“You have a boat?”

“Used to. I took it out only twice in the past three years, so I sold it.”

“I hear ya. I think I took mine out three, four times, and that includes when I put ’er in the water. Only brought ’er out t’day to burn some gas outta the tanks. She’s just a money pit, but what are you going to do? Gotta have a boat.”

“Where do you keep it?”

“I got a slip right on the edge of Tonka Bay Marina. Easy in, easy out. Hadda pay a pretty penny extra for it, too, that slip. It’s worth the rent, though, sure it is. People forever maneuverin’ in and out of the marina, always riskin’ collisions, they see my spot, they gotta be jealous, gotta say, ‘Damn, ain’t that sweet.’ How ’bout you? Where did you keep your boat?”

“In my garage.”

He didn’t say another word. Didn’t even look at me as he picked up his Glenlivet and retreated across the restaurant, putting as much distance between him and me as possible without actually leaving the building.

Damn, my inner voice told me. The rich really are different.

A few minutes later I was joined by a pretty woman with a thin face, pale eyes, and fine blond hair with auburn highlights. She was older than Riley yet still below my lust threshold, although she was close enough to it that I was willing to make an exception.

“May I help you?” she asked.

“No, thank you. I’m waiting for the owner.”

“I’m the owner.”

Her response caught me by surprise, and I hesitated for a few beats. “I’m looking for Juan Carlos Navarre,” I said at last.

“I’ll tell you what I told the other guy. He’s not the owner. He’s not here. I haven’t heard from him in a week. Is there anything else?”

She looked as if she were going to walk away whether I had anything more to say or not, so I thrust my paw toward her.

“My name’s McKenzie,” I said.

She hesitated for a moment before shaking my hand.

“Mary Pat Mulally,” she replied.

I considered making a clever remark about a woman with an Irish surname owning a Spanish-style restaurant but thought better of it. Instead, I asked, “May I have a minute of your time, Ms. Mulally?”

I continued to hold her hand so she couldn’t slip away. She looked at my hand holding hers and then into my eyes. She sighed heavily and said, “Only a minute.”

I released her hand, and Mary Pat led me through the restaurant, moving vigilantly as if she wanted to make sure that no one tried to steal it from her. Instead of a table overlooking Lake Minnetonka, she brought me to a booth with a splendid view of the parking lot, and I thought, smart businesswoman, she’s leaving the best tables for her paying customers. I sat across from her. She waited for me to speak.

“Apparently I’ve been misinformed,” I told her.

“Did Juan Carlos tell you he owned Casa del Lago?”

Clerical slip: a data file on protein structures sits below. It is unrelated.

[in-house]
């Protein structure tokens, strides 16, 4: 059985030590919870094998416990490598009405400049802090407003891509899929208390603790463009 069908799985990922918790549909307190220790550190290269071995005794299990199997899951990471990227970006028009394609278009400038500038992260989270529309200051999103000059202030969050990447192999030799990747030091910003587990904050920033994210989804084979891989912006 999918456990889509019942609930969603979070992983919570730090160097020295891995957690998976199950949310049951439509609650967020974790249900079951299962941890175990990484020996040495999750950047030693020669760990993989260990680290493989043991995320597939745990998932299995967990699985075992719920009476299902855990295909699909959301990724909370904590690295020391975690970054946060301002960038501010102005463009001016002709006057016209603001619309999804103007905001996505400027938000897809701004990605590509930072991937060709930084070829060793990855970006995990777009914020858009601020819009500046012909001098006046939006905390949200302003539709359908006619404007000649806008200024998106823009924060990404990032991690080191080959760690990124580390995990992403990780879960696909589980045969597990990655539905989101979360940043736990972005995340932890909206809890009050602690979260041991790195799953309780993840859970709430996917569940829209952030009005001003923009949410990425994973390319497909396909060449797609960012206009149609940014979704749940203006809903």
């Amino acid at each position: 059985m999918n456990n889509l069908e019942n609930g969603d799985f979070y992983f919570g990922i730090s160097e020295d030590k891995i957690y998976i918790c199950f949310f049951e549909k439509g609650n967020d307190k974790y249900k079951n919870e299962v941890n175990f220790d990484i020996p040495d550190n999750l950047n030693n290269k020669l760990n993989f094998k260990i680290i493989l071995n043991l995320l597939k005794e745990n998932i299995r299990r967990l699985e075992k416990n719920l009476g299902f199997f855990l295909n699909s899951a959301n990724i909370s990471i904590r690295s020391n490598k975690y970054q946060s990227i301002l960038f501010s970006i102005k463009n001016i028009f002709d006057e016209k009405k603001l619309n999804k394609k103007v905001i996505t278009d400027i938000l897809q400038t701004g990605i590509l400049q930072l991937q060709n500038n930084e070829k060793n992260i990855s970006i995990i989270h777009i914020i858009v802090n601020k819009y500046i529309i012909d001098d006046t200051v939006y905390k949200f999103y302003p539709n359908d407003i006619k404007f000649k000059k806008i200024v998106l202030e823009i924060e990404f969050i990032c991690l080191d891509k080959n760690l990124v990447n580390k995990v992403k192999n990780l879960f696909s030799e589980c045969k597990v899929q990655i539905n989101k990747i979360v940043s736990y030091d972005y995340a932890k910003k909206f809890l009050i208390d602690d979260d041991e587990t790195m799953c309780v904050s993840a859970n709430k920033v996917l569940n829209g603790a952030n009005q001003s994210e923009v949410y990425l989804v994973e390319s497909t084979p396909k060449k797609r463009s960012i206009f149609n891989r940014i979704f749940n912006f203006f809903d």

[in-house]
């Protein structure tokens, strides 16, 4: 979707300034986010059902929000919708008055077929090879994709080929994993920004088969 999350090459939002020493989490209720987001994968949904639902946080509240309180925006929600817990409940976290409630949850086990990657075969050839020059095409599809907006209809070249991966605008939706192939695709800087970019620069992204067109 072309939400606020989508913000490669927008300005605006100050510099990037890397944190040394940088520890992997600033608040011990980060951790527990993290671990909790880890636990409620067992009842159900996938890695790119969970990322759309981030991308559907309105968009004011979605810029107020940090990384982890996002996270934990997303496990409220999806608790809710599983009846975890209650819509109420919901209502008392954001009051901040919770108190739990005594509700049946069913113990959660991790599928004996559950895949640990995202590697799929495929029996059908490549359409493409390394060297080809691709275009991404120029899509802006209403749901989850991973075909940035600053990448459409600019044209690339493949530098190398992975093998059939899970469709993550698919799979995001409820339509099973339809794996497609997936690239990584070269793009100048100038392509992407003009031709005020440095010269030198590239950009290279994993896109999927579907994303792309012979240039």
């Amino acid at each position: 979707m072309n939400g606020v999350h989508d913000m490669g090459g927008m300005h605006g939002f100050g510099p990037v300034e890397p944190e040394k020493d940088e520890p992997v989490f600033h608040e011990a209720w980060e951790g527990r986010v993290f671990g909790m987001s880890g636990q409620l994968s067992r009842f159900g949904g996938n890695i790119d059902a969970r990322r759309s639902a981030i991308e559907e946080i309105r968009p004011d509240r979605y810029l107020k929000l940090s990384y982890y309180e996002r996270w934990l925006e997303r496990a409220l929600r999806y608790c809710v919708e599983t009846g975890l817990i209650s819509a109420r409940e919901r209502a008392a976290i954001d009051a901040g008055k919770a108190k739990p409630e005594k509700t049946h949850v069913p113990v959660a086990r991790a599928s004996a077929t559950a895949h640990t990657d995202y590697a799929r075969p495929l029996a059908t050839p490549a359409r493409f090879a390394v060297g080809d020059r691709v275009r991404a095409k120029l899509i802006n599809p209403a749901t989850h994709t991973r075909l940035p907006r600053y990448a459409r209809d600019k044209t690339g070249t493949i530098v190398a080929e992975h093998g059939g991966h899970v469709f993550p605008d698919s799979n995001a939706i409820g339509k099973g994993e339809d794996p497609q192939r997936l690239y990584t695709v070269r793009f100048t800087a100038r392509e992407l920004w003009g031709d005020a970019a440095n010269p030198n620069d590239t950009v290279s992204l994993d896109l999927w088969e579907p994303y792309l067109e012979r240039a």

“No. It was Riley Brodin.”

The way her eyes narrowed, I got the impression that she recognized the name and hearing it made her sad. Still, Mary Pat nodded her head as if it made perfect sense.

“Juan Carlos isn’t the first man who tried to impress a woman with … let’s just say it’s not the entire truth,” she said.

“What is the entire truth?”

“Whom do you work for?”

“Do I need to be working for someone?”

“Don’t fence with me, McKenzie. I’m not in the mood.”

“Riley Brodin. Her boyfriend disappeared. She’s anxious that I find him.”

“She’s the granddaughter of Mr. Muehlenhaus.”

“That’s what I’ve been told.”

“Technically, you work for him, then.”

“No. Not even a little bit.”

Mary Pat must have heard the outrage I purposely put in my voice, because she smiled slightly.

“Not Mr. Muehlenhaus?” she said.

“No, not Mr. Muehlenhaus. Why do you ask?”

“I think he’s looking for Juan Carlos, too.”

“What makes you think that?”

“A private investigator came by the other day. He flashed his ID at me like it was a badge and started asking all kinds of questions that were none of his business. I’m from the north side of Minneapolis, McKenzie. Real cops don’t bother me any; I’m sure not going to be intimidated by a PI. When I refused to answer, he said his employer could make life on Lake Minnetonka impossible for me. I threw him out. I’ve been waiting for someone to knock on my door with bad news ever since. I thought that someone might be you.”


Mary Pat shrugged her shoulders as if she were willing to take my word for it—for now.

“Then you have nothing to do with the Chevy Impala in the back row of the parking lot,” she said.

“What Impala?”

She tilted her head at the window, and I took a look.

“See it?” she asked.


“Inside is a man who has been watching my restaurant all day. Yesterday there was a different man in a Sentra.”

“A red Sentra?”